Nepal is a relatively new country in its current format and has undergone various upheavals right up until today and the current changes taking place.

Until recently the history of Nepal was overly Kathmandu-centric and high-caste dominated, ignoring other changes and developments. The history below roughly reflects that bias providing only a simple overview.

The Kiratis

The Mongolian Kiratis ruled in Nepal from around the 7th century BC and introduced Buddhism. Today’s Rai and Limbu people are thought to br their decendants.

The Licchavis

The Licchavis came from northern India and brought Hinduism and caste division into Nepal in 300 AD.

The Thakuris

Under the Thakuris the first mention of Kathmandu arrived although it was then called Kantipur.

The Mallas

The Himalayan tantric form of Buddhism flourished and the Hindu caste system became more rigid under the Mallas who were Newar kings. During this time the Mughal invasion of India also pushed many high caste Hindus to escape to the safety of Nepal.

The Shah and the “unification” of Nepal

The Shah kings were Chetris who conquered the many states in today’s Nepal before capturing Kathmandu in 1768. The Shah won land all the way into Tibet and across to the Sindh doubling the size of the country they called “Gorkha”.

The Gurkhas

When the British finally halted and repelled the Gorkha army they were so impressed with their strength and stamina that they enlisted the men as “Gurkhas”. Since that day Nepalese men have fought bravely for a number of foreign governments.

The Rana Primeministers

The weakening Shah kings closed the borders in 1816 and were overtaken in a palace revolt in 1846 by Jung Bahadur Rana who led a family of hereditary primeministers.

Following a fascination with Europe the Ranas started an extravagant European lifestyle whilst leaving the Nepalese population to a life of undevelopment and poverty. Even in the early twentieth century Nepal had only 1 school and hospital.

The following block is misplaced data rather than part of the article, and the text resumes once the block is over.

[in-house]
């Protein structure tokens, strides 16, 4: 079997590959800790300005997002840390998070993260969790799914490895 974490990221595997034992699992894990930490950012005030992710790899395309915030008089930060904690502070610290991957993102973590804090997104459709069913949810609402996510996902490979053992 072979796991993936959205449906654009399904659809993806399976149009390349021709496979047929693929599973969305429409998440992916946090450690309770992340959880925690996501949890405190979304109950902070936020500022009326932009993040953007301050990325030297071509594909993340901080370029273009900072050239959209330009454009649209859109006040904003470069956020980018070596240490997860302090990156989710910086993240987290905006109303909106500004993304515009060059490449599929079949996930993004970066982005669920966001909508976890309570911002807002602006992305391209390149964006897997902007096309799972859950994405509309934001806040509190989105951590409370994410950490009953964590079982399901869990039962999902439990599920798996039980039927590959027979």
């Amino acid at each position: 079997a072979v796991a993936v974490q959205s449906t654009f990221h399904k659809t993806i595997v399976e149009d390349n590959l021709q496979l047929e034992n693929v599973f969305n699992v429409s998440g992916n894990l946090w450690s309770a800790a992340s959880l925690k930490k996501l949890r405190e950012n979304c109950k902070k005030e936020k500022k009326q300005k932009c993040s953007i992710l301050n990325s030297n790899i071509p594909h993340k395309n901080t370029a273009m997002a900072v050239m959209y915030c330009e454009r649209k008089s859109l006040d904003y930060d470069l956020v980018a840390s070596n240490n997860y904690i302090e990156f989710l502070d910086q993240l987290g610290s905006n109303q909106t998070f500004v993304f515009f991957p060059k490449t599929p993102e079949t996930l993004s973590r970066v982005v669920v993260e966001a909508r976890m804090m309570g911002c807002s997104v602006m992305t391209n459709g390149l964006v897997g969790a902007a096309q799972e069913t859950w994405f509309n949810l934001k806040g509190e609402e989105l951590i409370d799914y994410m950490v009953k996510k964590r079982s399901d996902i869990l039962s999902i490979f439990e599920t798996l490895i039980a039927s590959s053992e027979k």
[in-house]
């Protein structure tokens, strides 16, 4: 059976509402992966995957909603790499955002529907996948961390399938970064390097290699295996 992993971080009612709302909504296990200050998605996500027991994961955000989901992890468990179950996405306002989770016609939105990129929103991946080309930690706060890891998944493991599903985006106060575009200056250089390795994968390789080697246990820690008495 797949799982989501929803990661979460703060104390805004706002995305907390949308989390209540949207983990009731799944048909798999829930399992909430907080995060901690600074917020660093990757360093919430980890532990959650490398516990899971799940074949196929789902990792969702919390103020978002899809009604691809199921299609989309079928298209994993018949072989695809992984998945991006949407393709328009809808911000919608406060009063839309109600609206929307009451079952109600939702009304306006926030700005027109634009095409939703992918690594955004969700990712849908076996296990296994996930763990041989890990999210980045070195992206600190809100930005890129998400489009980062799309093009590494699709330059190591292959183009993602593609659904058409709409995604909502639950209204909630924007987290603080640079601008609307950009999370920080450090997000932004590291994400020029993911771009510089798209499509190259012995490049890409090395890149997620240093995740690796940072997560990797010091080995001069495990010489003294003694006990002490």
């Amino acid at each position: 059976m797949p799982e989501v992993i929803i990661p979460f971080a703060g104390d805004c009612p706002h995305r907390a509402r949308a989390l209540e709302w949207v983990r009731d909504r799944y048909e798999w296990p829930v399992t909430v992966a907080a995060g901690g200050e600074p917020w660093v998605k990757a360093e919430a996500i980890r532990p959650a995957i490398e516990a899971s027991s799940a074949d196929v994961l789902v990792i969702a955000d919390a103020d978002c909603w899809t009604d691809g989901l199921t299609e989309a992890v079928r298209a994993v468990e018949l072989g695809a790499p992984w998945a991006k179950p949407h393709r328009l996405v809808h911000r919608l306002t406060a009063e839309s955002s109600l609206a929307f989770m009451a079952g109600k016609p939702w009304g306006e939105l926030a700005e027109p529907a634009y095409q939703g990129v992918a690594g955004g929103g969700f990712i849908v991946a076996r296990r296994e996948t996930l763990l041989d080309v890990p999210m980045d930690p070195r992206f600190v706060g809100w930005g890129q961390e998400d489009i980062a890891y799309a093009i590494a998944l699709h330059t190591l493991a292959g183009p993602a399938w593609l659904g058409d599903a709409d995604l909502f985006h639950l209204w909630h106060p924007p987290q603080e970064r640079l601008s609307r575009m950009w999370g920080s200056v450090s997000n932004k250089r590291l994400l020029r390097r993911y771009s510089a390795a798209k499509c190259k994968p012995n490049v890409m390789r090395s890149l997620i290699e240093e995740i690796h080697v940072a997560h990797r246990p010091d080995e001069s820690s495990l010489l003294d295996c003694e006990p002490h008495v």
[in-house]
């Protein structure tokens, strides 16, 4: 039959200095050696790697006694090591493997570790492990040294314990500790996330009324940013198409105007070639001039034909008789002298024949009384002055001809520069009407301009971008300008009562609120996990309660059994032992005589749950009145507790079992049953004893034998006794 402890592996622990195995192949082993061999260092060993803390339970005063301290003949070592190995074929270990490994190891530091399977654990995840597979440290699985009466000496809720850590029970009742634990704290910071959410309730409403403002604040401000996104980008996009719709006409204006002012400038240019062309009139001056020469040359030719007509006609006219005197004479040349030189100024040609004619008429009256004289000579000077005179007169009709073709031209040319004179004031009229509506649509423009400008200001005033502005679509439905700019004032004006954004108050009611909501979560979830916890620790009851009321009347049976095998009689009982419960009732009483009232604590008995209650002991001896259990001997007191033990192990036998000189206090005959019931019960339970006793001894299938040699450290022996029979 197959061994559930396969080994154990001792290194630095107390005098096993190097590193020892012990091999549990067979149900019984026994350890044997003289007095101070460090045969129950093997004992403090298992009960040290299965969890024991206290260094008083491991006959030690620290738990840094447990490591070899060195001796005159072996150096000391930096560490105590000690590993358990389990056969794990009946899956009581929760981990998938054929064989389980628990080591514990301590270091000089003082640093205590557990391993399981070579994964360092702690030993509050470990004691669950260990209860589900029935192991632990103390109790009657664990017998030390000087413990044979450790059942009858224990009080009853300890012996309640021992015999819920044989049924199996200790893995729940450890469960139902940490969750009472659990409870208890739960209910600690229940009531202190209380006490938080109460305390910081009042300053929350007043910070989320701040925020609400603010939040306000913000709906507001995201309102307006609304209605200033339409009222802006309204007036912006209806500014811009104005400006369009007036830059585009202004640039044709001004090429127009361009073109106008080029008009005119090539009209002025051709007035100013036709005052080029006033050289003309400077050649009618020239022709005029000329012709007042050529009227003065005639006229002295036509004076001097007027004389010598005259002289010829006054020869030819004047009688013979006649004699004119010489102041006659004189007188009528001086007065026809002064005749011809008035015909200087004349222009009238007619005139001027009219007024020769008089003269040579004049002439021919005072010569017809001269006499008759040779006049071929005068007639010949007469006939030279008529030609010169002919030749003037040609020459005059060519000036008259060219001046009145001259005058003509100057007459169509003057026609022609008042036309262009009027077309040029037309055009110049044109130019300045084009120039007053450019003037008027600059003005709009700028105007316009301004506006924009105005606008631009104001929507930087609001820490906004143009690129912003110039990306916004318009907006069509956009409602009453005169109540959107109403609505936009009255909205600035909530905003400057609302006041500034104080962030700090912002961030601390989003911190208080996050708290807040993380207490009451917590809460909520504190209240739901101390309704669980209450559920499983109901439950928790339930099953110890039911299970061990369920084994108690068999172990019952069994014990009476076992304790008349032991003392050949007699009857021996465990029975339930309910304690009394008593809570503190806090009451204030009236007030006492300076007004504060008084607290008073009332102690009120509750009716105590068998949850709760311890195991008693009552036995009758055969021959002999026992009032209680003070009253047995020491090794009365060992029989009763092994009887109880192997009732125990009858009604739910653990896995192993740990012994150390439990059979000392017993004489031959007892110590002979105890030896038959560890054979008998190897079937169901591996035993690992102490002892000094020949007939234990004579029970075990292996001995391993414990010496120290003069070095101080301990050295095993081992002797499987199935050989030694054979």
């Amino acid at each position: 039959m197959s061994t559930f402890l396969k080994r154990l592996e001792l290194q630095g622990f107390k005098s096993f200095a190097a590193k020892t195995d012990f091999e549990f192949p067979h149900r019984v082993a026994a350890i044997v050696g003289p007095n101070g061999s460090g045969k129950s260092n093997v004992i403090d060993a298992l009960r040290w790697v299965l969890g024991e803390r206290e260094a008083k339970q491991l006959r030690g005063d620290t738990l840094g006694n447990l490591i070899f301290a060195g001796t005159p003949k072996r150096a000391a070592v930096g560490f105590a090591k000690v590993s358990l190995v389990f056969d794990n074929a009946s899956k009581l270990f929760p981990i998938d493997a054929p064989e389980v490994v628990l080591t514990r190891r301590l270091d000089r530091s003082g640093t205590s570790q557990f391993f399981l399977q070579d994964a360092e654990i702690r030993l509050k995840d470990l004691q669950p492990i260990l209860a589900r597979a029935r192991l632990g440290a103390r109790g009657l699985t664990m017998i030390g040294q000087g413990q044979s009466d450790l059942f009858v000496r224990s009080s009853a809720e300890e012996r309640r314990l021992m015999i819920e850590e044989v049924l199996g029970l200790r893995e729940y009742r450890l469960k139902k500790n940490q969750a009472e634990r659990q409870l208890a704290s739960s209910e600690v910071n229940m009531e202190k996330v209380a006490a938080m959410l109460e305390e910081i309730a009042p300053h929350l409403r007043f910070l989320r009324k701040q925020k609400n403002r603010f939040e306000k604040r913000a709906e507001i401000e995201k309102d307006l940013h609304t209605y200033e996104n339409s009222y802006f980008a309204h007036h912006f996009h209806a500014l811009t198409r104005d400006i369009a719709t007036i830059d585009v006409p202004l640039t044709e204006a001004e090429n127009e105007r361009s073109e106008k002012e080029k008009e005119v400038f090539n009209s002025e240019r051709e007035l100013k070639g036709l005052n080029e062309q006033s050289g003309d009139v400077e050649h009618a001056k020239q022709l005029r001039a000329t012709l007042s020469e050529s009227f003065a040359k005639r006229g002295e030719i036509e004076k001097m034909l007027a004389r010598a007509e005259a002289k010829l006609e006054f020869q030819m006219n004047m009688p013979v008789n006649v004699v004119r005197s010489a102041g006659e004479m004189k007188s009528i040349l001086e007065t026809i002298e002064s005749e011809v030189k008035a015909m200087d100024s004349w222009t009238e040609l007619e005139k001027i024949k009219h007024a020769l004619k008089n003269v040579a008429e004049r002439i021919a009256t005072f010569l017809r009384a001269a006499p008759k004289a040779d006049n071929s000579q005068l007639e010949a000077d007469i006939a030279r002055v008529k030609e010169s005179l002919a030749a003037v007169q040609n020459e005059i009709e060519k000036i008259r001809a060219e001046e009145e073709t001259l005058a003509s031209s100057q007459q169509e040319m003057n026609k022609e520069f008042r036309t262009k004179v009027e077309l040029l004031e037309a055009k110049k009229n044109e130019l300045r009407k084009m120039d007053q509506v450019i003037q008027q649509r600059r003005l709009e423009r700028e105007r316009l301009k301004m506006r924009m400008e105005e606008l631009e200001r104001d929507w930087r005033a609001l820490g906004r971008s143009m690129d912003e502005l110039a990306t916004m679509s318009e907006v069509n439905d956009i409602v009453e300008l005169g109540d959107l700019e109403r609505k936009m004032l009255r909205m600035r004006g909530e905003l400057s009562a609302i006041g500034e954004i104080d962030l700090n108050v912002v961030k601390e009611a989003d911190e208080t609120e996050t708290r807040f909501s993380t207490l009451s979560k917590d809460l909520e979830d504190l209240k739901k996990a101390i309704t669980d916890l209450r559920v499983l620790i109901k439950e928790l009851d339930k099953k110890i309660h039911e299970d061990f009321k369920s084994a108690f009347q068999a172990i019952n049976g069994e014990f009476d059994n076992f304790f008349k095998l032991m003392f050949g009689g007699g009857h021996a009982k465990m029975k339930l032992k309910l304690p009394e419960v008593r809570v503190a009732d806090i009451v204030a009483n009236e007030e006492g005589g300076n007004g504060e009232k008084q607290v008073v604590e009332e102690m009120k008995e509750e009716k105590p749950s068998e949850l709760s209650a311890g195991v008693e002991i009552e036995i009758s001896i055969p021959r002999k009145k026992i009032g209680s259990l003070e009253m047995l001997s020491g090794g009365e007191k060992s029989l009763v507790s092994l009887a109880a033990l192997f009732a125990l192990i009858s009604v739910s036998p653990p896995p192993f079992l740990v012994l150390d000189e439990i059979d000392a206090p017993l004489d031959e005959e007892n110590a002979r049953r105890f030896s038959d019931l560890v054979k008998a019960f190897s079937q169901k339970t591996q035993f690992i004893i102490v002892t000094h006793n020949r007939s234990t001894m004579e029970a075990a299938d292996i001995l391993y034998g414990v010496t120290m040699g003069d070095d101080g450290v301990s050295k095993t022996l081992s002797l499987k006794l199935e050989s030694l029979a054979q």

The Shah come back

With India becoming independent from Britain in the 1950s, the time for Rana despots had come to an end and the return of a Shah king started a journey toward democracy in a largely medieval country. The decade long journey ended with a new king taking back power and ruling directly for the next 40 years.

Democracy enters Nepal History

Political parties succeeded in fighting for multi-party democracy and the first elections took place in 1991. Unfortunately the new democratic constitution was “given” to Nepal by the king and a few political leaders and was wholy inappropriate.


A splinter group of a left-leaning political party started a violent struggle following its rejection from taking a role in constitution making and governance. Emphasising many of the legitimate grievences in Nepal, particularly amongst the rural people and low castes, the Maoists quickly gained control over much of Nepal.

King dissolves Parliament

In 2005 the Shah king disolved parliament to try to deal with the Maoists who had been recently renamed “terrorists” following the 9/11 attacks in New York.

The Revolution

Arguably the first people-led revolution started 19 days of massive protests in Nepal and ended with the king announcing that he would hand power to a coalition of the political parties and the Maoists who would for the first time enter a concensus government to form a new constitution.


Following remarkably peaceful elections in April 2008 the Nepalese people shocked the world by choosing the Maoists over the traditional political parties.

The new concensus government now has 2 years to write a new constitution.


Password Reset

Not to worry! Just type your email address here and we'll send you a new one.